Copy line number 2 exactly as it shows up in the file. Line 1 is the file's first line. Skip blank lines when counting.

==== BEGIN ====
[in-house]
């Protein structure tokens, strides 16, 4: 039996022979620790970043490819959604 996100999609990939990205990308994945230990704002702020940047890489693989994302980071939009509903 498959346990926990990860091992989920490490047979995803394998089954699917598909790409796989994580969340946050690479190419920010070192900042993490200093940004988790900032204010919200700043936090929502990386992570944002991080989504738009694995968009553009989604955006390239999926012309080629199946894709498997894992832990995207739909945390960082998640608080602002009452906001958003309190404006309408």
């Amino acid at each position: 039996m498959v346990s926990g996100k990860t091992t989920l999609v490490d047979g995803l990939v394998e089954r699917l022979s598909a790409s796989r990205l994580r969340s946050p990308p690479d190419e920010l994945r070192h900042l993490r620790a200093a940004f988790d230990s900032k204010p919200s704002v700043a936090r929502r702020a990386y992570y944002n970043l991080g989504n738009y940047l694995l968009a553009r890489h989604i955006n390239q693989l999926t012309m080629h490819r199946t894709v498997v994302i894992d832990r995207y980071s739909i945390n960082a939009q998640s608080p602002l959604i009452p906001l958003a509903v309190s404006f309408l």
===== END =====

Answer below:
């Protein structure tokens, strides 16, 4: 039996022979620790970043490819959604 996100999609990939990205990308994945230990704002702020940047890489693989994302980071939009509903 498959346990926990990860091992989920490490047979995803394998089954699917598909790409796989994580969340946050690479190419920010070192900042993490200093940004988790900032204010919200700043936090929502990386992570944002991080989504738009694995968009553009989604955006390239999926012309080629199946894709498997894992832990995207739909945390960082998640608080602002009452906001958003309190404006309408």